“I’m not going out shoving pills down my throat."
If you were ever assembling your own pub trivia team equivalent of The Avengers, Simon Reynolds would be your first round draft pick for the vital 'music encyclopaedia' role. Speaking from Los Angeles (“the vanity capital of the world”) about his current book project – a look at the evolution and legacy of the 1970s glam rock movement – Reynolds is reeling off random facts within seconds. That a club called English Disco was the preferred hangout of Iggy Pop and David Bowie at their most decadent, and Mötley Crüe had their genesis in a band called London are minutiae that few music writers could casually recall, but Reynolds is no ordinary music writer.
The Brit, based in LA for three years now and “something like 18 years – it's hard to say” in New York City before that, has written definitive tomes on some of the biggest musical revolutions of the post-rock'n'roll era – post-punk and hip hop amongst them. Perhaps his most important work is Energy Flash: A Journey Through Rave Music And Dance Culture, the 1998 journal something of a Star Wars of electronic dance music considering it's been re-released in two special editions since.
The 2013 addendum sees Reynolds apply his participant-observer style of music journalism to the USA's 'EDM' explosion, specifically with a two-day sojourn to the HARD Summer outdoor festival in his adopted homeland. Though only just on the right side of 50 when he hit the dancefloor in front of modern superstars such as Skrillex, Reynolds says the frequent flyer points racked up in 1990s nightclubs are still valuable for assessing this latest twist in the evolution of club culture.
“I'm not going out shoving pills down my throat,” Reynolds admits, also expressing a dislike for extended doses of an EDM sound he describes as “too digitised”, “The thing is, it isn't that different from what it was in the '90s, just in certain respects. It's a lot more sexual. It was a kind of carnival-esque aspect as well which interests me – this total Las Vegas slash fancy dress carnival basically, like Rio de Janeiro in Brazil.”
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So how does the author, set to speak at a series of writers' events down the east coast of Australia, go about stepping back into a scene where the majority of the protagonists are half his age or younger?
“You just wander around,” says Reynolds. “People are friendly. I look a bit young for my age as well, so I don't stand out as much as I should do. But also people when they're off their faces are pretty indiscreet as well. I wasn't really snooping; you hear things. People on the train home were talking about their adventures and I heard people swapping anecdotes about how fucked up they got.”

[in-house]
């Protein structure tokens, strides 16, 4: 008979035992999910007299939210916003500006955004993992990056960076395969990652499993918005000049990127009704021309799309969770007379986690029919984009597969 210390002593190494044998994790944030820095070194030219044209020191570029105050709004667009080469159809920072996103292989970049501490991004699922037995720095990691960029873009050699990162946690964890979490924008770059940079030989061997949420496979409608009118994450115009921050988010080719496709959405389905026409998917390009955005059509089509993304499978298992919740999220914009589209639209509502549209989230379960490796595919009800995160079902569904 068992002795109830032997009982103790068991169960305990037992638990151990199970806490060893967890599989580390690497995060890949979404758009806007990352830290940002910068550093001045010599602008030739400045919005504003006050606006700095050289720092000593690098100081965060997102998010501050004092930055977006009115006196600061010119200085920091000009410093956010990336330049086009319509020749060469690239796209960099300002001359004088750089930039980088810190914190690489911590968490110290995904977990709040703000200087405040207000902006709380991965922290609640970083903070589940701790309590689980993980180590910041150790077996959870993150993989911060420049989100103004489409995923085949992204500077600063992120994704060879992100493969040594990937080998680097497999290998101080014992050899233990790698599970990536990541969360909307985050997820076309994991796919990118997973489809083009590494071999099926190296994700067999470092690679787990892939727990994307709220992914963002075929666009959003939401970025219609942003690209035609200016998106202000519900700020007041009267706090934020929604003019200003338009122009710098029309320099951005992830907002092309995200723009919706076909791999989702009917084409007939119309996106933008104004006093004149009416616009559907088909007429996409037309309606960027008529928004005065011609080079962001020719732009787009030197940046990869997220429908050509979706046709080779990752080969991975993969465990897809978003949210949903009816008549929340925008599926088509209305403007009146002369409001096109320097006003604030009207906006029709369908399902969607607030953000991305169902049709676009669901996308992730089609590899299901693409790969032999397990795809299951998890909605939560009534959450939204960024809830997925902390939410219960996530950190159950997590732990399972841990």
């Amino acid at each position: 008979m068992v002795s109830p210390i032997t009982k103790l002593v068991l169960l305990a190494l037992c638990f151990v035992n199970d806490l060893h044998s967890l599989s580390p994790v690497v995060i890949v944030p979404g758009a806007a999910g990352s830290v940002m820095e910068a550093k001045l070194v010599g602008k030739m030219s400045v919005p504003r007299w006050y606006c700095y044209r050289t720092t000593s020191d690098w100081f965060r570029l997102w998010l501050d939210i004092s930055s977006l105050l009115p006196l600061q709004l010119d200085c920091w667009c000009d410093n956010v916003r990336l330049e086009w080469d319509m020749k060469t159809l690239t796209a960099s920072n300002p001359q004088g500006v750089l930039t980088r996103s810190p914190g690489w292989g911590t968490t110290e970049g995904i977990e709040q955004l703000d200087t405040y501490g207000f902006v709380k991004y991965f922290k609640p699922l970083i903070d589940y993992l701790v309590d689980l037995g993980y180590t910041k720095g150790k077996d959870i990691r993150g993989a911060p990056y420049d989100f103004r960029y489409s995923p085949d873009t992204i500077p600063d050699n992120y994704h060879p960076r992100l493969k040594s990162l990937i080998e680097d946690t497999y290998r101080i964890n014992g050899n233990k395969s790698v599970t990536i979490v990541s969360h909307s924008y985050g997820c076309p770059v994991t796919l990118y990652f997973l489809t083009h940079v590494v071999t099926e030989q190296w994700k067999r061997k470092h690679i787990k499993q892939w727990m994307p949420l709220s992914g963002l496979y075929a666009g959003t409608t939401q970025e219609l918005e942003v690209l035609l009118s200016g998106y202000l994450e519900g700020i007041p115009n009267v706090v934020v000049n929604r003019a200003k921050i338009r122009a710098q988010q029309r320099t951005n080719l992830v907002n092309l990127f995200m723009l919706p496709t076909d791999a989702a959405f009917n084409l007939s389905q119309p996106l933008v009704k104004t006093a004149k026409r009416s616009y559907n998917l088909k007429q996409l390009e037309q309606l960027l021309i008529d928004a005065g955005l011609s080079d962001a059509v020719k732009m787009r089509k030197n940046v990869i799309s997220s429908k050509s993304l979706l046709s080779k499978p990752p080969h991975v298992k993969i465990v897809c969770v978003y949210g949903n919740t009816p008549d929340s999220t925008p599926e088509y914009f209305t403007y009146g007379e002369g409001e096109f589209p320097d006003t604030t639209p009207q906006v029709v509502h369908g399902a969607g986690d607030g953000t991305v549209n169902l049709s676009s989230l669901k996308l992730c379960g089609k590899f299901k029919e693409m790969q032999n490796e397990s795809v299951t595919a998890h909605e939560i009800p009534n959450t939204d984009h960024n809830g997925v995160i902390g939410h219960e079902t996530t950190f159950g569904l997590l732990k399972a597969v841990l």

Reynolds' conversational prose and knack for being in the right place at the right time have seen his work featured in a lengthy roll call of music publications, from now-defunct UK rag Melody Maker to Rolling Stone and beyond. “I haven't had much desire,” comes his honest response to why he's yet to tackle a strictly non-musical book project (though 2011's Retromania did see him delve into fashion, science fiction and the space race while investigating pop culture's obsession with its own past), arguing that his approach to music writing hasn't always been all about the music anyway.
“I always use music to write about other things – music as the prism through which I write about politics or the human condition or anything that was on my mind,” Reynolds explains. “Love, race, class, gender, you can always use music to write about them.”
Good music writing, for him, is about “trying to make a sensibility, really”. “And then try to persuade people to adopt it,” he laughs. “That's the kind of music writing I grew up on. People who weren't just writing about good music to buy, it was about music as a way of explaining yourself or your identity or your life or whatever.”
Reynolds namechecks Forest Swords as a standout amidst the “weird dance stuff and underground blog world sort of stuff” that's currently ruling his playlist. His curiosity has also been piqued by the 2013 long-players from Disclosure and Daft Punk – records that both fan the flames of rapidly shortening musical trend cycles he lit in Retromania.
“I was very suspicious,” he says of Disclosure, the duo breathing life into the turn-of-the-century UK garage and 2-step sound he was “obsessed” with first time around. “It seems too soon to revive it, but I must admit when I heard the album [Settle] that it was quite a well done version of it, and they'd added enough new ideas to it to make it pretty good. But it's weird to think that this sound from 1999, the cusp of the millennium, is being recycled and rediscovered.
“Daft Punk – if [Random Access Memories] had come out when I was writing Retromania it would've deserved a whole chapter on its own, really. In fact, it has so many things that feed into my theories, like the track from Giorgio Moroder all about making the music of the future – but that becomes a memory. There's a story about when [Donna Summer's Moroder-produced] I Feel Love came out, Brian Eno heard it and grabbed a copy and ran around to David Bowie's house and went 'David, David, I've heard the future!'
“It's an amazing record, I Feel Love, and it was revolutionary and all that, but nobody is going to say of Giorgio By Moroder... nobody is going to rush around to anyone's house and say 'I've heard the future'. There's something very poignant about the fact that Giorgio Moroder and Daft Punk collaborate but they don't actually do anything mind-blowing. They just do this rather sweet pastiche of something from 1977.”